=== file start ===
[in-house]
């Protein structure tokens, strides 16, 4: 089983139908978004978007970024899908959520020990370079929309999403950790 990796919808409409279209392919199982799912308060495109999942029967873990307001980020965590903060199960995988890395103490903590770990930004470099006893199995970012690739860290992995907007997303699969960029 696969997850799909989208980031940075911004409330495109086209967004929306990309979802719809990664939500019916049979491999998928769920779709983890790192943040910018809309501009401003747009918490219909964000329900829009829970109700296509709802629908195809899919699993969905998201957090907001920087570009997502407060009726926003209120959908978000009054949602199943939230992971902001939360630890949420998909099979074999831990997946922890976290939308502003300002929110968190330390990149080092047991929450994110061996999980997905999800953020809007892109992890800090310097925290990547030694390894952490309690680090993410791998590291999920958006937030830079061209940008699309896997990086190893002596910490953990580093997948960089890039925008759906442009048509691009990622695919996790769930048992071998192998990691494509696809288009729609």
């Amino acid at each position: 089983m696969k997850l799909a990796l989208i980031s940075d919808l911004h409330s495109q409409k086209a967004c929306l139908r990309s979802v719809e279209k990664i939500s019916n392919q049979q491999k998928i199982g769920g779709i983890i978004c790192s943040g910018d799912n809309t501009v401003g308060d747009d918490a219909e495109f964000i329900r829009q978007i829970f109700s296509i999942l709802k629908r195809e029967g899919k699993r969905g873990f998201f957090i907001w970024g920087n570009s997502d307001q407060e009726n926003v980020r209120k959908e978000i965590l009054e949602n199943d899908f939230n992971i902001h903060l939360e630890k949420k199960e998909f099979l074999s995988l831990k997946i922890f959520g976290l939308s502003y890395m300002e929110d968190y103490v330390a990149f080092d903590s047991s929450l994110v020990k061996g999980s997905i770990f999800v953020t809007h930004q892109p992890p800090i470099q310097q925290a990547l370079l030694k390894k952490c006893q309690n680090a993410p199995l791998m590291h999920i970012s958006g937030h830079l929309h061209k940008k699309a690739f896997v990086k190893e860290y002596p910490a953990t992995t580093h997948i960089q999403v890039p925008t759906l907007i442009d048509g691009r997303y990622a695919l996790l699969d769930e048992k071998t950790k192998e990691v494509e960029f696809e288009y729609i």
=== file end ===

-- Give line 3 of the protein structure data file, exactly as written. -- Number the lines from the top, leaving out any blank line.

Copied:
């Amino acid at each position: 089983m696969k997850l799909a990796l989208i980031s940075d919808l911004h409330s495109q409409k086209a967004c929306l139908r990309s979802v719809e279209k990664i939500s019916n392919q049979q491999k998928i199982g769920g779709i983890i978004c790192s943040g910018d799912n809309t501009v401003g308060d747009d918490a219909e495109f964000i329900r829009q978007i829970f109700s296509i999942l709802k629908r195809e029967g899919k699993r969905g873990f998201f957090i907001w970024g920087n570009s997502d307001q407060e009726n926003v980020r209120k959908e978000i965590l009054e949602n199943d899908f939230n992971i902001h903060l939360e630890k949420k199960e998909f099979l074999s995988l831990k997946i922890f959520g976290l939308s502003y890395m300002e929110d968190y103490v330390a990149f080092d903590s047991s929450l994110v020990k061996g999980s997905i770990f999800v953020t809007h930004q892109p992890p800090i470099q310097q925290a990547l370079l030694k390894k952490c006893q309690n680090a993410p199995l791998m590291h999920i970012s958006g937030h830079l929309h061209k940008k699309a690739f896997v990086k190893e860290y002596p910490a953990t992995t580093h997948i960089q999403v890039p925008t759906l907007i442009d048509g691009r997303y990622a695919l996790l699969d769930e048992k071998t950790k192998e990691v494509e960029f696809e288009y729609i």